Africa Media Review for February 10, 2017

Eastern Forces Strike Base in Central Libya as Rival Groups Clash in Tripoli
Eastern Libyan forces attacked an air base in the central region of Jufra on Thursday, killing at least two people according to a force spokesman and a medical source, hours after factional fighting flared in the capital Tripoli. A U.N.-engineered Government of National Accord (GNA) that was installed in Tripoli last year has struggled to assert its authority over various armed groups in the capital alone, let alone elsewhere in sprawling, oil-producing Libya. The eastern-based Libyan National Army (LNA) has clashed with rival brigades in the Jufra area in recent weeks, accusing them of trying to attack Mediterranean coastal oil ports that the LNA took control of last September. Reuters

Founder: Police Close Egyptian Center for Torture Victims
An Egyptian organization that treats victims of torture and trauma was closed down by police on Thursday morning, according to the center’s founder, a prominent psychiatrist. Aida Seif el-Dawla told The Associated Press that when the staff arrived at Al-Nadeem Center for Rehabilitation of Victims of Violence it had been sealed off by police and the building’s doorman was taken into police custody for questioning, but later released. The closure of the center, which offers therapy for torture victims and documents cases of police violations, comes as Seif el-Dawla has been fighting a court order to have the center shuttered. News24

Searches across Mali and Burkina Faso for Kidnapped Nun
Security forces were searching territory in Mali and Burkina Faso on Thursday for a Colombian nun kidnapped by self-declared jihadists, a Malian security ministry source said. Gloria Cecilia Narvaez Argoti, 56, was seized by armed men in the village of Karangasso close to the Burkina Faso border on Tuesday night. “The search goes on. We have men on the ground,” the source told AFP. “We have also alerted the authorities in Burkina Faso who are mounting searches from their side because the group headed in the direction of the border,” the source added. Two arrests have been made in Mali after four men seized the nun and drove her away in a vehicle belonging to her Franciscan order. In Bogota, the head of the order said the men had said they had “an order to kill” when they grabbed her, adding that she had spent six years in Mali. News24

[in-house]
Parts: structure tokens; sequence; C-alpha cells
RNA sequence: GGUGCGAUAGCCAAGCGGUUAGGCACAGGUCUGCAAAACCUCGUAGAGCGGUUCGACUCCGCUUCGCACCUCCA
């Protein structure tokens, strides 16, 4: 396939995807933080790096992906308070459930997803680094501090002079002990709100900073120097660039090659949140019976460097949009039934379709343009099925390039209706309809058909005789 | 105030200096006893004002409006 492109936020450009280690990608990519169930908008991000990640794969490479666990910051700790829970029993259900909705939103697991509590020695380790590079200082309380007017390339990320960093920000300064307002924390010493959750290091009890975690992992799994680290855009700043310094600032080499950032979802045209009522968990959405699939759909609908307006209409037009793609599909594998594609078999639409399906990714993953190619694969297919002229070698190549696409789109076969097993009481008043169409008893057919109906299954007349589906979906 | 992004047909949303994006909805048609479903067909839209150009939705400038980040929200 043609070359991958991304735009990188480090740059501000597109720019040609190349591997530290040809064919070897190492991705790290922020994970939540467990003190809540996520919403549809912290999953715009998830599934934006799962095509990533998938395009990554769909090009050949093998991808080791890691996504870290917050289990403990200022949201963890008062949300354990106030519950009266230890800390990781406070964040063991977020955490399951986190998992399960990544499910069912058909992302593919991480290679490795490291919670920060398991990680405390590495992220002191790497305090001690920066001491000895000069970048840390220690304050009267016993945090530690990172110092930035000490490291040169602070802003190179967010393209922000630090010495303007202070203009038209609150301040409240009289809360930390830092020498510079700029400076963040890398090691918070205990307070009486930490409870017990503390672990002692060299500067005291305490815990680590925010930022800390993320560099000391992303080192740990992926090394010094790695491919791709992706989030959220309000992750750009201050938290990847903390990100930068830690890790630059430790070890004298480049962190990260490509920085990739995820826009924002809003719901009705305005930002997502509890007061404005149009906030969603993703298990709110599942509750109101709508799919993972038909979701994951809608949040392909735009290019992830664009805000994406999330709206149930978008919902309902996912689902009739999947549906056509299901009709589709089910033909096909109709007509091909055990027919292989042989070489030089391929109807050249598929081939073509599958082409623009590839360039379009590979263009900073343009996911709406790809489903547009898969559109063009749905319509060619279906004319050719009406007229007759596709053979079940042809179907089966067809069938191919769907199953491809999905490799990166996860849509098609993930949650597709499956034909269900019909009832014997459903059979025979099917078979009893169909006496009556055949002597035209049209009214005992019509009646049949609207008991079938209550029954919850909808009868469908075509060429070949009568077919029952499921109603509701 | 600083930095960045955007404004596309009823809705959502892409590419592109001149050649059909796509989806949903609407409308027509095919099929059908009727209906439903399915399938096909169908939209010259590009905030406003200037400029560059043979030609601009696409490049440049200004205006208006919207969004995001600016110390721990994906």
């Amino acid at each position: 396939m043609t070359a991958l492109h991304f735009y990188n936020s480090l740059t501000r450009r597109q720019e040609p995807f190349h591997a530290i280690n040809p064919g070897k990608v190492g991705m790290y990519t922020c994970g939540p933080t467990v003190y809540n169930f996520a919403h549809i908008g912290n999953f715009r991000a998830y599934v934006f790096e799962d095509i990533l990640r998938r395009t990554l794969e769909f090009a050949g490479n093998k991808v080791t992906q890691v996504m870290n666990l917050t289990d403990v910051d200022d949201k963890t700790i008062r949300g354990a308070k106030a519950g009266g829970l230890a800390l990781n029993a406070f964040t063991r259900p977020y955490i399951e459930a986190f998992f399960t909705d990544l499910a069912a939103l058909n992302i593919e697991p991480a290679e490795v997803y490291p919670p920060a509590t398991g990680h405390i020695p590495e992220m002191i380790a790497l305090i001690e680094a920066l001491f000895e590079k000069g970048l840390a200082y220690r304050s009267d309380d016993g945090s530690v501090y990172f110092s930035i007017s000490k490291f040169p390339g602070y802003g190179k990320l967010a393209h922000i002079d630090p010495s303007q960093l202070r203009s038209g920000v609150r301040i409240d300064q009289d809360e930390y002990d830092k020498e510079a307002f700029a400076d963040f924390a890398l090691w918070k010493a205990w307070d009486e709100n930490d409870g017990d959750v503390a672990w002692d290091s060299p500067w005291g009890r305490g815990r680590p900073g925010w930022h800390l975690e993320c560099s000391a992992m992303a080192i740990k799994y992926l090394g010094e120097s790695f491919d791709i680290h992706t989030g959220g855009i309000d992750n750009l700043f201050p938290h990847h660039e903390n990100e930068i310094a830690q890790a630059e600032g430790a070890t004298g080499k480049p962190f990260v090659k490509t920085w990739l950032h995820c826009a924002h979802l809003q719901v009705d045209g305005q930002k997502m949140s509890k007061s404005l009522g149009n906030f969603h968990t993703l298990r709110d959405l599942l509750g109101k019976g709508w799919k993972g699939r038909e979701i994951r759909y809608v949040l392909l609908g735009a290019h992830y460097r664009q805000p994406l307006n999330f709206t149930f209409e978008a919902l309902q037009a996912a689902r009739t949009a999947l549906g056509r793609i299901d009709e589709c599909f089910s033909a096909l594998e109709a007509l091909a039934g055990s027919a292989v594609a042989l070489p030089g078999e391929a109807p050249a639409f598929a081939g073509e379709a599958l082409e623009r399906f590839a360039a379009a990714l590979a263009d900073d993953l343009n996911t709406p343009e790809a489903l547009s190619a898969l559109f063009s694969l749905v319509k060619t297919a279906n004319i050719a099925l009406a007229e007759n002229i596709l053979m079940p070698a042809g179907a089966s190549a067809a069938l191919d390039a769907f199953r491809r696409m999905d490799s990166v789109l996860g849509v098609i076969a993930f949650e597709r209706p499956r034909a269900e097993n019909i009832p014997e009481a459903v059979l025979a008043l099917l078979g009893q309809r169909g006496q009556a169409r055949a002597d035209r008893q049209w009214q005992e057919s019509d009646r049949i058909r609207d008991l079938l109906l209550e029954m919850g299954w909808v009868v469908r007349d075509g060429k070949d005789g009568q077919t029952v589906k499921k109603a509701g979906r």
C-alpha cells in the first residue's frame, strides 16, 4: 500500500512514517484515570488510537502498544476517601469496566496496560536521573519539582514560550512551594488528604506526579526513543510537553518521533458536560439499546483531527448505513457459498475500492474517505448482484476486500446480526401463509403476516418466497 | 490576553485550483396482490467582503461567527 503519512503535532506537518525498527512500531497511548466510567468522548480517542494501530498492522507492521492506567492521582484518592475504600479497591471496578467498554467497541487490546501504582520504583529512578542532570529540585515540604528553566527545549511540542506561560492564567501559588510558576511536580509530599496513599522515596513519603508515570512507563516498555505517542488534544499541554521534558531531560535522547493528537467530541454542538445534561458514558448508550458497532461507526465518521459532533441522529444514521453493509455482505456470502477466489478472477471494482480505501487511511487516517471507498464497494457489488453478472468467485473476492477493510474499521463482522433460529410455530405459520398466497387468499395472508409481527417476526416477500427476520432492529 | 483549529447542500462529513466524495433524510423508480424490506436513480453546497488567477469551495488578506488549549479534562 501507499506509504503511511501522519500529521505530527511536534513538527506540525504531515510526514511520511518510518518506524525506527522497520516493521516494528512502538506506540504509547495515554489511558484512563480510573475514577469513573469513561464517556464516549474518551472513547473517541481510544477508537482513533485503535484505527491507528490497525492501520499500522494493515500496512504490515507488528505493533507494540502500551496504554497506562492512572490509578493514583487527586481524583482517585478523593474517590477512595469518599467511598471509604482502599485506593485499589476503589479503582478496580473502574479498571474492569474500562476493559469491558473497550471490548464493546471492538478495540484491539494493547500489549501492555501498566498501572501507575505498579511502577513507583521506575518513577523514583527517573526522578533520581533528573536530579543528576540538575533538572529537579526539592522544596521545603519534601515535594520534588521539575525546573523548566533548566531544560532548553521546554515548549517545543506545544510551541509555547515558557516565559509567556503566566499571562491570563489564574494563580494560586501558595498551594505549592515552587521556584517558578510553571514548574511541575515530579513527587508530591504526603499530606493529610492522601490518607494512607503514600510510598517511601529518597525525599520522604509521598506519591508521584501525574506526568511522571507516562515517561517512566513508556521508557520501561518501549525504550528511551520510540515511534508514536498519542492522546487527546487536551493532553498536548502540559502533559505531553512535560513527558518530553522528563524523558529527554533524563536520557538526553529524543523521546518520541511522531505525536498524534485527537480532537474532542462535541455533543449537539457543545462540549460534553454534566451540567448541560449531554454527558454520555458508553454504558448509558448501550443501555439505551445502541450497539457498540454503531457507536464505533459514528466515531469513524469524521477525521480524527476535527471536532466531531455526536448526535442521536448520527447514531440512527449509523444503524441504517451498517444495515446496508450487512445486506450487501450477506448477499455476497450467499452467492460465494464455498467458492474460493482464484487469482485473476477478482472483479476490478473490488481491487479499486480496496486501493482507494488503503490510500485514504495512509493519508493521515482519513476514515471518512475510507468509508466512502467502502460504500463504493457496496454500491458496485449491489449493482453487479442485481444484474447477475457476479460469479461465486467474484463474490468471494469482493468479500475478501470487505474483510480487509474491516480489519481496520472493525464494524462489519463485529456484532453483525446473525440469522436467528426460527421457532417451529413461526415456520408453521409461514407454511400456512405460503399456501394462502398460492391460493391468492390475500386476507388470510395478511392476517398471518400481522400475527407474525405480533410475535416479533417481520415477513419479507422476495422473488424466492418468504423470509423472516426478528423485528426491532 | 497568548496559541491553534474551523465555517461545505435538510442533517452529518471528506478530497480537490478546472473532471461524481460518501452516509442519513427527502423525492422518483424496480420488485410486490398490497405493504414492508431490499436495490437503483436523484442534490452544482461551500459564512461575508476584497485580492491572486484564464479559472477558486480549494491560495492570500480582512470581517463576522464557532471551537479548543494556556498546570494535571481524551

EU Gives ‘Virtually Bankrupt’ Gambia 225 mn Euros Aid
The European Union announced aid worth $240m on Thursday for The Gambia’s new government as President Adama Barrow said his nation was “virtually bankrupt” due to economic mismanagement by the former regime. The EU froze assistance to The Gambia in December 2014 over the dire human rights record of ex-president Yahya Jammeh, whose security services were accused by rights groups of extrajudicial killings, torture and forced disappearances. Barrow’s victory in December’s election is seen by foreign donors as a new chance for human rights and the rule of law to be better respected in the tiny west African nation. News24

Ghana Presidential Fleet ‘Missing 200 Cars’
Ghana’s new government is trying to track down more than 200 cars missing from the president’s office, a government spokesman has said. The ruling party counted the cars a month after taking power following victory in December’s elections. After previous transfers of power, state-owned cars have been seized from officials who did not return them. A minister in the former government said the implied allegation of wrongdoing by his colleagues was false. Former Communication Minister Omane Boamah told the BBC’s Thomas Naadi that this was “a convenient way for the new government to justify the purchase of new vehicles”. BBC

EU Envoys, North Darfur Officials Discuss Post Conflict and Recovery Plans
European Union envoys to Sudan Thursday discussed with the North Darfur officials the state government post-conflict plans to collect arms and recovery strategies. The European envoys are visiting Darfur to assess the efforts of the Sudanese authorities to deal with the post-conflict environment which is characterized by insecurity and lawlessness, badly functioning economies, and a lack of social services and social cohesion. Following a meeting with the visiting EU delegation, North Darfur Deputy Governor Mohamed Birama told reporters that the delegation of 16 European diplomats asked them about disarmament issues. “We conveyed to them that the issue has received a considerable attention from the state government and the Sudanese presidency, and that the collection of arms is implemented in accordance with a specific strategic plan designed by the central government,” he said. Sudan Tribune